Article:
Rebecca Baines and John Donovan
As part of the revalidation process, doctors must collect patient feedback at least once every five years. While it is encouraging to see patient feedback included in this process, questions must be asked about what message, whether intentional or not, the requirement to collect patient feedback so infrequently sends to those involved. Are we unintentionally suggesting that patient insight is only worth exploring once every five years? As a research participant notes, our current model of “revalidation is so invalidating of the patient experience…”*
Currently, patient feedback for revalidation purposes must be collected using validated questionnaires. Our existing definitions of validity suggest that validated tools are those whose psychometric properties have been tested and evaluated, (often with limited patient involvement), leading to the conclusion that “high quality feedback will only be achieved if the instrument has good psychometric properties.”  This approach we argue is fundamentally flawed. Validity is more than psychometric validation. How stakeholders perceive, create, value, and respond to the process of patient feedback is also vitally important.
While validated, many patients, carers and doctors question the validity of existing patient feedback tools. Some perceive existing tools as a “tick box exercise” purposefully designed “to get reasonable results” with opportunities for doctors and patients to “play the game” through biased patient selection and biased patient responses, i.e. “to get proper feedback… you’re going to send the questionnaires to patients you know will respond and you know like you.” Patients are also hesitant to share critical and honest feedback due to a fear of repercussions e.g. “the fact is, I would actually lie, I would have too…” While structurally sound, existing patient feedback tools may not therefore be as valid as they seem.
This does not however mean to suggest that patient feedback is not worth collecting and engaging with. Quite the opposite. Our existing methods and processes just need refining. To begin with, we must clarify and agree what the purpose of patient feedback is. Why are we collecting it? What is it we are wanting to achieve? And are we asking the right questions in the right way to achieve this?
Are we looking to measure and compare patient feedback scores amongst doctors, or are we looking for learning, change, and development? If it is the latter i.e. a truly formative exercise, then the need for psychometric validation arguably becomes redundant. Other features that facilitate learning and reflection such as a tools ability to collect patient feedback in near real-time, share a patients’ story through narrative comments and support a feedback loop between feedback providers and users become more relevant. A broader and more flexible approach to defining what constitutes patient feedback validity is needed, preferably one that incorporates patient values, choice and voice.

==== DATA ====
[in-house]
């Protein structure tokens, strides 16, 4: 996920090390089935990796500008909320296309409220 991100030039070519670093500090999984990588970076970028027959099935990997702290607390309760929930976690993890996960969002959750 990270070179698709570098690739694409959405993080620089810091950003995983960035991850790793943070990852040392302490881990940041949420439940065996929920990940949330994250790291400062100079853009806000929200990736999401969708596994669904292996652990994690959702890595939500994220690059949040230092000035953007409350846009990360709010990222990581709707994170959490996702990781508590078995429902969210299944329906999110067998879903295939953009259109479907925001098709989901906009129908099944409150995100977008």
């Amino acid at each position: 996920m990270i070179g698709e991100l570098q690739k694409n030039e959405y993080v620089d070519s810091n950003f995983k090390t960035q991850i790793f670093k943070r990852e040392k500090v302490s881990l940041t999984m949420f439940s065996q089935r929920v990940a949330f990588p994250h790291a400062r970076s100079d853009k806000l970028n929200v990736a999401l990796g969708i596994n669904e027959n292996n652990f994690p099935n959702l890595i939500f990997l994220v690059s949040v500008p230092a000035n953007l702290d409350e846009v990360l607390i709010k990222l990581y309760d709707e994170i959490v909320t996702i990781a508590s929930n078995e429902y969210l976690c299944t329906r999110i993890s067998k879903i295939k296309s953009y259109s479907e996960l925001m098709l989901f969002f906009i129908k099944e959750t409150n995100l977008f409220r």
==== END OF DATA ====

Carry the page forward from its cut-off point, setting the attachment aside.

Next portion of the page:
Rather than validating tools based on their psychometric properties alone, we should also be critically exploring who defines and designs their content. Currently, our existing requirements for patient feedback in the context of revalidation conflates value with validity. This jeopardises its potential benefits leading to a “tick-box” exercise that is unnecessarily tokenistic for both doctors and patients. Patient feedback does not need, nor deserve, to be a tokenistic activity. While it is not our responsibility to validate, or indeed invalidate, a patients experience based on their perceived, or assumed vulnerabilities, it is our duty to listen, learn, and respond.
So in answer to our question of when is patient feedback “valid”? The answer is nearly always, provided its purpose, process, and design is valued by all those involved. A patients’ experience is valid to that individual and worthy of exploration regardless of its form, source, or external validation by a psychometric test. Patients are experts by experience and therefore, the patient voice is arguably one of our greatest, but at times, most unsupported learning resources.
Patient feedback is worth more than the internal structure of the questionnaire it is written on. Patient feedback can, and should, be a catalyst for change. We argue for a more flexible approach that focuses on value as opposed to validity, content as opposed to form, and co-design as opposed to dictation. By doing so, we remind ourselves that validity does not necessarily equate to value. The true value of patient feedback is its ability to inspire, celebrate, and educate. We must therefore ensure we are working in partnership with, and not in opposition to the patient voice.
*All quotes come from a research project.
Rebecca Baines is a researcher and PhD student in CAMERA (Collaboration for the Advancement of Medical Education Research and Assessment) at the University of Plymouth. Her research interests include patient and public involvement, patient experience and quality improvement. The research project that led to this opinion piece has been conducted in collaboration with a volunteer mental health patient research partner (John Donovan).
Competing interests: None declared.
John Donovan is a designer who now volunteers as a patient research partner following a long history of auditory hallucinations, intermittent paranoia and hypomania. He has a strong passion for active patient participation and involvement.
Competing interests: None declared
- Royal College of Psychiatrists. What is ACP 360? 2017 [Available from: http://www.rcpsych.ac.uk/workinpsychiatry/qualityimprovement/acp360/whatisACP360.aspx] accessed 07.07.2017.